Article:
review). Although I didn't LOVE the book, I thought it was good - it gave a good impression of the time of which it was set, 1947, and there was so much mystery, I felt I HAD to read on to find out what would happen in the end.
I heard about Strings Attached around the blogosphere as What I Saw and How I Lied was one of those books which everyone was talking about or reviewing. It seemed interesting so I reserved it at my library quite a while ago, but I only received it at my local library recently.
Synopsis: 1950 America. Having fled her family in Providence, Rhode Island and cut her relationship off with the hot-headed Billy, whose enlisted in the army, Kit arrives in New York City with nothing. She becomes a chorus girl in a low-budget Broadway show but nothing lasts long in this city. Suddenly, Nate Benedict, Billy's lawyer father, appears in her life - offering her an apartment, a job and an introduction to a new, better life. But this is New York, where nothing in life comes for free which Kits learns the hard way.
Review: I think there is an unanimous decision from everyone that has read this book that Nate Benedict is a total, utter creep. Exactly the type you would not like to meet in a deserted, dark back alley somewhere. He is a slimy character that has an interesting first impression that doesn't last long.
I started this book a little apprehensive. I enjoyed What I Saw and How I Lied for the mystery, intrigue, history and romance but it didn't leave an ever-lasting impression on me like other books have done so in the past. In fact, I felt a little underwhelmed at the time. I read it because I wanted to find out what happened in the end but not because I was sucked in like in other books. The same really happened for this book, but I think I was much more sucked in this time round.
Kit is an interesting character. She comes from a poor background growing up with only her father, aunt Delia and her two twins (she's one of a triplet). After a serious argument following her brother and Billy joining the US army, Kit decides to leave and pursue her own dreams of becoming a star on Broadway. She goes get a part in a minor musical as a chorus girl by herself but it's a job where it is clear she cannot live on forever. Enter stage right, Nate Benedict who turns up one night after a show, taking her to a suitable apartment before inviting her to accompany it. Without realising, this man gives Kit a place to live and a great job working as a dancer at a popular club as well as even new fashionable clothes. It is clear Kit owes him and when something bad happens and someone from their past turns up in New York, Kit realises that she shouldn't have accepted the easy way.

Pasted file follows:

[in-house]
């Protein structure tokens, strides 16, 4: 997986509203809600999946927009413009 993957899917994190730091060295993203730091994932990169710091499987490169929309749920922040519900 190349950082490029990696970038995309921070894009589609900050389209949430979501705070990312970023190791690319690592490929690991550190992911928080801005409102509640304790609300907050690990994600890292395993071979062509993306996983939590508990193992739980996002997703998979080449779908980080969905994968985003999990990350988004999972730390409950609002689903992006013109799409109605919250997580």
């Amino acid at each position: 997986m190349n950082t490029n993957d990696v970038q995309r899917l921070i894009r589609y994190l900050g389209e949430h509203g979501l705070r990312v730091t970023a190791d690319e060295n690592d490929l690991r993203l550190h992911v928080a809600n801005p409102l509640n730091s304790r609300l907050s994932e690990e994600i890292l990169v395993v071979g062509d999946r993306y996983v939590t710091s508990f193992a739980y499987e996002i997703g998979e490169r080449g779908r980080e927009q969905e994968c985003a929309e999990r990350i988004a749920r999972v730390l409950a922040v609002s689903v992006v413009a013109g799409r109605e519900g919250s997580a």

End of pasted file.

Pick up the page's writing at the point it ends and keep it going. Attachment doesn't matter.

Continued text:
At times I loved Kit, especially her voice when describing her experiences in New York. Blundell really creates an atmosphere that lets the reader experience the glamour and paranoia of 1950's America with the threat of a nuclear bomb from the USSR (Russia). These different atmosphere's really contrast with each other to show the positive and negative sides to America at this time. There is the lovely descriptions of Kit's feelings when she is dancing or of a theatre or when she goes ice-skating at the Rockefeller Centre (oh yeah). But then, she is made to go into an air-raid shelter as New York prepares for if a bomb did hit. And then, there is the perhaps less legal activities of Nate. It's funny because when I think of the 1950's America, I think of suburbia and James Dean and the creation of teenagers. But the atmosphere that Blundell brings feels like America in the 1920's/30's with gangs, Communism, violence and the glamour of New York City.
Kit is a good protagonist but I never felt fully connected to her. She seems very selfish and once again some of the choices she makes seem unrealistic. Apart from those moments, she was a great voice to have for the narrative. She did seem older than seventeen (my own age) but I admire her for what she does. She leaves home for a huge, unfriendly city at 17! I couldn't do that yet.
The writing was average for me, it mostly helped create a great atmosphere for me. The chapters are in the past and present which is stated at the beginning of the chapter. This was good to start with and it was quite balanced. However, I found nearer the end when more things needed to be revealed for the final ending that there would be multiple and uneven chapters in the past which meant when it returned to the present, it was a tad confusing at times.
The alternative time settings added a little suspense and were a great way to find out about Kit's life before 1950. This, I found, created the mystery for me in the story and ultimately, I was so surprised by the ending. It's very sudden and to be honest, I think it could have been built up more.
I did enjoy Strings Attached, certainly more than What I Saw and How I Lied. However, this, for me at least, wasn't perfect at all. Despite that, I think I enjoyed it more than I realised. Kit was a great lead, even if I didn't feel for her at times, and there are some awesome secondary characters such as Hank and Nate succeeded in creeping me out. Blundell creates a world of suspense and intrigue where everyone is hiding something, even Kit. I loved the romance of the story and of the world and of course, the atmosphere of 1950's America. So what did I learn from this novel? In this world nothing in life certainly in never free - there is always some debt to be paid. This is well worth a read if you love historical fiction.
I give it a 3.5 out of 5
Author's Website: http://www.judyblundell.com/
Challenges: Historical Fiction
Review: What I Saw and How I Lied